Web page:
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Terrorism and Americas Way of Life

by

In a press conference yesterday about Faisal Shahzad, the Pakistani-American who allegedly tried to blow up the car bomb in Times Square, Attorney General Eric Holder stated, The reality that there is a constant threat from those who wish to do us harm simply because of our way of life.

We havent yet heard any public statements from Shahzad himself. But my hunch is that the way of life that allegedly motivated him has to do with what the U.S. government has been doing to people in the Middle East.

Consider Iraq, a country that never attacked the United States or even threatened to do so. How many Iraqi citizens have been killed and maimed in the U.S. governments invasion and occupation of that country? While the estimates range from a hundred thousand to a million, actually no American can answer that question with any degree of certainty. The reason? Early on, the U.S. government announced that while it would keep track of the number of U.S. soldiers killed and injured, it would not do the same with Iraqis. They just werent important enough.

Moreover, consider the cavalier attitude toward Iraqis that U.S. officials have maintained ever since those infamous WMDs failed to materialize. Their attitude has been this: that any number of deaths of Iraqi people are worth bringing democracy to Iraq.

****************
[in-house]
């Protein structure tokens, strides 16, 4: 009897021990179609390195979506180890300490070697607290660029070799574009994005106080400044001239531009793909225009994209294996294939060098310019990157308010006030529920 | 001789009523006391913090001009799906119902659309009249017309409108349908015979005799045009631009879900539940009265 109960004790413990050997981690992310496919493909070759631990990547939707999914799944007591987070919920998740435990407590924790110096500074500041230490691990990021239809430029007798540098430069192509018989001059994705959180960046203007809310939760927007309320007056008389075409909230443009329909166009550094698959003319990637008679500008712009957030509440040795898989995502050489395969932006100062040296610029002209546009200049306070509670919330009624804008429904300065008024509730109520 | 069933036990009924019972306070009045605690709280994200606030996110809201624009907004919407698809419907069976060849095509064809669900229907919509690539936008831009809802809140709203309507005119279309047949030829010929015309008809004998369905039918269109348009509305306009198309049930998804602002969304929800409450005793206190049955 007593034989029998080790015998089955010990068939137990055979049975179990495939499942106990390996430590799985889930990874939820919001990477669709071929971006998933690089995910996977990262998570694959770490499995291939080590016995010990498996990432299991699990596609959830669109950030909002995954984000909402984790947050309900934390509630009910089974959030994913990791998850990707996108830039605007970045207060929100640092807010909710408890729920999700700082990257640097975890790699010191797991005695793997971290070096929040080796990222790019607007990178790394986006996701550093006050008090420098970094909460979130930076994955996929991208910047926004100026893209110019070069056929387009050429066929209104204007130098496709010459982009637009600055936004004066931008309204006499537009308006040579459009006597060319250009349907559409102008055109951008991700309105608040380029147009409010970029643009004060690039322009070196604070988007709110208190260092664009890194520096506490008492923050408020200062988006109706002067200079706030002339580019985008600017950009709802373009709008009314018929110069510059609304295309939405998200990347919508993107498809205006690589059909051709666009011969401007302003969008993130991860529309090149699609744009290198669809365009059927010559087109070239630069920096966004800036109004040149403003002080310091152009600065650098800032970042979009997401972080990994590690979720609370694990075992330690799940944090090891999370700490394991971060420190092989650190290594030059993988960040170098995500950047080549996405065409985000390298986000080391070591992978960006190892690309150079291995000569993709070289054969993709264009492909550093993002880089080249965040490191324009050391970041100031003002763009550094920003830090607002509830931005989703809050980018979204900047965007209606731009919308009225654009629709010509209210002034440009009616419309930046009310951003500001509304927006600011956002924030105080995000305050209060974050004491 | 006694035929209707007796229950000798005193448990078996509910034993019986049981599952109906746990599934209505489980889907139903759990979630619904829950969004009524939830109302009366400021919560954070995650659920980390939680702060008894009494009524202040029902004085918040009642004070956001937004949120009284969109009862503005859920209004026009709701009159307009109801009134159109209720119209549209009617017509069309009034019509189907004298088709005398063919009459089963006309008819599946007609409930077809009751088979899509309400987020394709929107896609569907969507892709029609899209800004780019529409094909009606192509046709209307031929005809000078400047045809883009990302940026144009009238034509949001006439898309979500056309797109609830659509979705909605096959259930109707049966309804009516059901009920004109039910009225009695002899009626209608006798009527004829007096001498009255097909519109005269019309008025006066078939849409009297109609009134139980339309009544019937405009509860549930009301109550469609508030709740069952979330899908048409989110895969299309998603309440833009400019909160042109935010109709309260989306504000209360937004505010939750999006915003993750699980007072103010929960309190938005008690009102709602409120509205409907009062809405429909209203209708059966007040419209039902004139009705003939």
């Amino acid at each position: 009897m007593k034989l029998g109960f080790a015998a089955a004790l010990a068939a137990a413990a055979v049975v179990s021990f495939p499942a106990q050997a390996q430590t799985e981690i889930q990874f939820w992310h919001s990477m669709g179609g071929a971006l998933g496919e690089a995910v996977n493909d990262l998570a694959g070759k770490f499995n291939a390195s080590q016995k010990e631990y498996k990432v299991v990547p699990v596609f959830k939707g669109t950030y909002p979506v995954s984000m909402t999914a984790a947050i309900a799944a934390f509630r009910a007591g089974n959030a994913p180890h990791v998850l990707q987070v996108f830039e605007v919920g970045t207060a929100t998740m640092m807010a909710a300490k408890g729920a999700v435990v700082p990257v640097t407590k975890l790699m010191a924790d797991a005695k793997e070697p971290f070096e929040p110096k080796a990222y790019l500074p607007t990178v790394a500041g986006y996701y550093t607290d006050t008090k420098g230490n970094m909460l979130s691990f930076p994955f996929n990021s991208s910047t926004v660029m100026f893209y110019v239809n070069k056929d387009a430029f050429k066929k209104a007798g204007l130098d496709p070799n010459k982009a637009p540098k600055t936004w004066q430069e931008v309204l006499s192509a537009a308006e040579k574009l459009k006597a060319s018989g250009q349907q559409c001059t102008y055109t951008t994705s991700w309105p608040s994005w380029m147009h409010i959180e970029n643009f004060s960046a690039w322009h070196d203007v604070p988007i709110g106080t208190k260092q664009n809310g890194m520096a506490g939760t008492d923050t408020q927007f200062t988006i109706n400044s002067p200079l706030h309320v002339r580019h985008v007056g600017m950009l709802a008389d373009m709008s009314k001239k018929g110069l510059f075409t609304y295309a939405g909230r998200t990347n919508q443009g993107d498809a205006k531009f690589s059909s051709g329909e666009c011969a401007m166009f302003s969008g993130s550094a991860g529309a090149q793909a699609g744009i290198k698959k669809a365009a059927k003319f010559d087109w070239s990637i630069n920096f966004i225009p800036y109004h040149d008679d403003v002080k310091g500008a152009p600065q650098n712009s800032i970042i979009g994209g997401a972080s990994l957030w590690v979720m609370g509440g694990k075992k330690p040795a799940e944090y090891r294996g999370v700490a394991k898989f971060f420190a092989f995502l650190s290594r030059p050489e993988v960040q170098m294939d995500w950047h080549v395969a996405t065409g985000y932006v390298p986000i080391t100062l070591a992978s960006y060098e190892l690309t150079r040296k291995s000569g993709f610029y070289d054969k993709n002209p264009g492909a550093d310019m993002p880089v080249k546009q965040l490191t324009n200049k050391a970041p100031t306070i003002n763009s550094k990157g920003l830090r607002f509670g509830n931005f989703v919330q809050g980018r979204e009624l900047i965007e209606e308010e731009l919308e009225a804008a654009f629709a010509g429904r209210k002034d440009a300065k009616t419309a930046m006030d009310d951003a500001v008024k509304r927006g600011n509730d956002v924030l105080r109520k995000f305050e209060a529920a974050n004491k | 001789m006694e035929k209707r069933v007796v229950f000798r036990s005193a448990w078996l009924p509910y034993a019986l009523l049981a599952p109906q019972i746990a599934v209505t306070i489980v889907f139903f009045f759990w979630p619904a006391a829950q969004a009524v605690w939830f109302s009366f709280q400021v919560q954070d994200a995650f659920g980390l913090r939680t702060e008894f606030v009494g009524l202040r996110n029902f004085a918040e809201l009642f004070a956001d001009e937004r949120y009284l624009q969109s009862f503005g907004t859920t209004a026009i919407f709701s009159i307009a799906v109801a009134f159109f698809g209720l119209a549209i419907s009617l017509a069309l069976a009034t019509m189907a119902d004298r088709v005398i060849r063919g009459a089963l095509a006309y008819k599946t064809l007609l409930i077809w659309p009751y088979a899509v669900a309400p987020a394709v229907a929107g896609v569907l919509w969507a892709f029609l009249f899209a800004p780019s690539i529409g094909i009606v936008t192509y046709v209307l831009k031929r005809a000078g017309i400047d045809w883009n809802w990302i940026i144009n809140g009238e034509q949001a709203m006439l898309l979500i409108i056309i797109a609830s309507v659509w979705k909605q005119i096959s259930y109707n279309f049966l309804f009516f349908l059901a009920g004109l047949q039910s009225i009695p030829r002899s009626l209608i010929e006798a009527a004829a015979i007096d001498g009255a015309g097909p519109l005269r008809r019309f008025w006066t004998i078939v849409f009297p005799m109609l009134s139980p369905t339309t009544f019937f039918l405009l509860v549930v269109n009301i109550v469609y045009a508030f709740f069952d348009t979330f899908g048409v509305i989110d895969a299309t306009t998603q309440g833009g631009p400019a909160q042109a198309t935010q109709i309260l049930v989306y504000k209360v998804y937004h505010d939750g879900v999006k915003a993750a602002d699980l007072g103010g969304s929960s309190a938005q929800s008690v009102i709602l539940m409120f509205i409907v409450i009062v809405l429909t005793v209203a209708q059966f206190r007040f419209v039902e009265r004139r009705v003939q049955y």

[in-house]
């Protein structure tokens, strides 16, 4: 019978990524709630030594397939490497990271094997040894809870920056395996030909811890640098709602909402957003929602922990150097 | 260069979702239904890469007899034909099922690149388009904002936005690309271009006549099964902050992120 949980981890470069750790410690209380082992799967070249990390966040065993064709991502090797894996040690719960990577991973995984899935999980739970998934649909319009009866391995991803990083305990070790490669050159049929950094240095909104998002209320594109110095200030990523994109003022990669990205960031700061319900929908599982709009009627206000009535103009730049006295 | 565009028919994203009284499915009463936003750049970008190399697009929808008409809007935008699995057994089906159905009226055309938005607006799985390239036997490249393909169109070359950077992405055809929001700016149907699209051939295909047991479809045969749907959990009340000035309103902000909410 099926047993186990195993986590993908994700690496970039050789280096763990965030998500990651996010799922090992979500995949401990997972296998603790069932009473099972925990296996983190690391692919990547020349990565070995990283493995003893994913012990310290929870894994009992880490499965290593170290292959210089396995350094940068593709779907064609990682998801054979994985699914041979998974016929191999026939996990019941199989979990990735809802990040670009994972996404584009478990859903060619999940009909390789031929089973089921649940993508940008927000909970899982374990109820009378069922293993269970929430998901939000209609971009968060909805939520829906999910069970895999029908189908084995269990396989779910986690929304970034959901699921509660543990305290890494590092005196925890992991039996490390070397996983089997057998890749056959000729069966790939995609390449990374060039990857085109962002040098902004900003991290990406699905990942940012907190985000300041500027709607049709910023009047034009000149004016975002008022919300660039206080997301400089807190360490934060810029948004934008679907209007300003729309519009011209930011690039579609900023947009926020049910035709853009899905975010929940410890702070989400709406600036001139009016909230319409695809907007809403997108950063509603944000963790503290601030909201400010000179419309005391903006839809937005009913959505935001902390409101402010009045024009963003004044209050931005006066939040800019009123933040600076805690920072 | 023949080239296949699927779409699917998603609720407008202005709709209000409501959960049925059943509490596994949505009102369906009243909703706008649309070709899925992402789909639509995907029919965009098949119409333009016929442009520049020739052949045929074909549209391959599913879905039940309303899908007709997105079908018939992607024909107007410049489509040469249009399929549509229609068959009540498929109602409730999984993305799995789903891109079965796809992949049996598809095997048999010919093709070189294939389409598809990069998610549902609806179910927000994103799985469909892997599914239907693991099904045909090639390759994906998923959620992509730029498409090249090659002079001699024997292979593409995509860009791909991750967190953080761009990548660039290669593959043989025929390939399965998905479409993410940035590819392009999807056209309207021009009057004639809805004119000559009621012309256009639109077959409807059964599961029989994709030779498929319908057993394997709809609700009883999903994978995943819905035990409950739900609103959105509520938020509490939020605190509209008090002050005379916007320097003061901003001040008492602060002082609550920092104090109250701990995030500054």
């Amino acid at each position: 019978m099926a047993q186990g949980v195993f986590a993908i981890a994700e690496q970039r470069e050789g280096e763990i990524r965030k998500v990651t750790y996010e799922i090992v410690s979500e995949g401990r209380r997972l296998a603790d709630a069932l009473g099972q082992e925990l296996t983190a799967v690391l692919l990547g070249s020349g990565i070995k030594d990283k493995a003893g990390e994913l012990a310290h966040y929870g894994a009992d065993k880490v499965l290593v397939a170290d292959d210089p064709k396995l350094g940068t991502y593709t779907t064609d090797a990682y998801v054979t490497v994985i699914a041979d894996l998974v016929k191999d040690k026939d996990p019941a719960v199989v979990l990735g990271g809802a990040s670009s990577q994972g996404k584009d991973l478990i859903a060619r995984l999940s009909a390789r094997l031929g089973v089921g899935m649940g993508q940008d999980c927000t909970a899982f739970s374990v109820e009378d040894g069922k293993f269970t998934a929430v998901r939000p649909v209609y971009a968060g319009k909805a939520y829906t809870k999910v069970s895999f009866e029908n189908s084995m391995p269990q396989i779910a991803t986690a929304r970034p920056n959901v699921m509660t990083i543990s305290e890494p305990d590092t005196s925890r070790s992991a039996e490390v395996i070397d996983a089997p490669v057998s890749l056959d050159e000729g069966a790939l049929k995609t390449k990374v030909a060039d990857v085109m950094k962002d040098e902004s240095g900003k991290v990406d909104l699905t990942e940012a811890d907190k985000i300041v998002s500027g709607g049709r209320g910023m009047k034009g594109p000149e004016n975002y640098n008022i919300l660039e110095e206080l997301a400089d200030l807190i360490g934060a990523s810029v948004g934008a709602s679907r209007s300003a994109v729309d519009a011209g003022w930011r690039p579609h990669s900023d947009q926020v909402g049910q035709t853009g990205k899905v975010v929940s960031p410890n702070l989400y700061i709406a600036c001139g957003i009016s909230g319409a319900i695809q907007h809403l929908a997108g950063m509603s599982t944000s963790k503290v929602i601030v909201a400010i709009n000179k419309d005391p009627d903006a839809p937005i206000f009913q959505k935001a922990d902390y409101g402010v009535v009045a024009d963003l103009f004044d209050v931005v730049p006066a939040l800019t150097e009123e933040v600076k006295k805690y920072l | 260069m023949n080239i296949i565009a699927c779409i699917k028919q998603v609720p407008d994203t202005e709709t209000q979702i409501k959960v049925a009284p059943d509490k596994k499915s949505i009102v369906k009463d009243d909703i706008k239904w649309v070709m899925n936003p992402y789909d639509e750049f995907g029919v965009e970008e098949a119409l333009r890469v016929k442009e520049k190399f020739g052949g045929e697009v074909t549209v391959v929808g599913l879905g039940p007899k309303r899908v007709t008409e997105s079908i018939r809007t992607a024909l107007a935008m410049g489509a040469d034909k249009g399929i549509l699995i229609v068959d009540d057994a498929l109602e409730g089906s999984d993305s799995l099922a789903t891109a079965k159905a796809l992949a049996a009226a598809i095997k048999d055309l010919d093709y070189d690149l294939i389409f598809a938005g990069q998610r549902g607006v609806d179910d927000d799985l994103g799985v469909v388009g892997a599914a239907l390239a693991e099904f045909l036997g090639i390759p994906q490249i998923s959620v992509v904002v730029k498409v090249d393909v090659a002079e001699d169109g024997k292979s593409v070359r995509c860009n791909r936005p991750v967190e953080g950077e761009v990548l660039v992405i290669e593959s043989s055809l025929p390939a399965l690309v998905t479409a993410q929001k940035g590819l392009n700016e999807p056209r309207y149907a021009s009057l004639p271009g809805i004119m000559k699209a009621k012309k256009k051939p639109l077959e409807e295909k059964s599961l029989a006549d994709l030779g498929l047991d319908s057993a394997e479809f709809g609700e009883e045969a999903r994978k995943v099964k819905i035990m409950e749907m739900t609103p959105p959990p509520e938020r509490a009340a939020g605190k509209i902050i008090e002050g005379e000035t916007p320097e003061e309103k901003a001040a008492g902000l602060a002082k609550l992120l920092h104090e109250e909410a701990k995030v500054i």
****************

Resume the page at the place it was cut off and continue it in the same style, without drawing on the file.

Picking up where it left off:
Indeed, consider the fact that not one single Iraqi who was tortured, raped, sexually abused, and incarcerated at Abu Ghraib had anything whatsoever to do with 9/11. Every one of those victims was innocent of that crime.

But its all justified under the notion that were bringing democracy to your country.

Isnt that nice? We will invade your country and kill you, your spouse, your children, your parents, or your friends and neighbors, but actually you should be grateful for our performing this service for you because in the long run your nation will have democracy, which is beautiful.

And get this: there has never been an upward limit on the number of Iraqis who could be killed in the pursuit of this illustrious goal. No number of Iraqi deaths and injuries could ever be considered too high, given the benefits of democracy.

How nice. How cavalier.

This Bush-Obama attitude toward Iraqi life was no different during the Clinton administration, when the brutal sanctions were being enforced against Iraq for more than 10 long years. When Clintons Ambassador to the UN Madeleine Albright was asked in 1996 (five years before the sanctions expired) whether the deaths of half-a-million Iraqi children from the sanctions were worth it, she replied that they were worth it. Her reply perfectly encapsulated the mindset of U.S. officials, both then and now.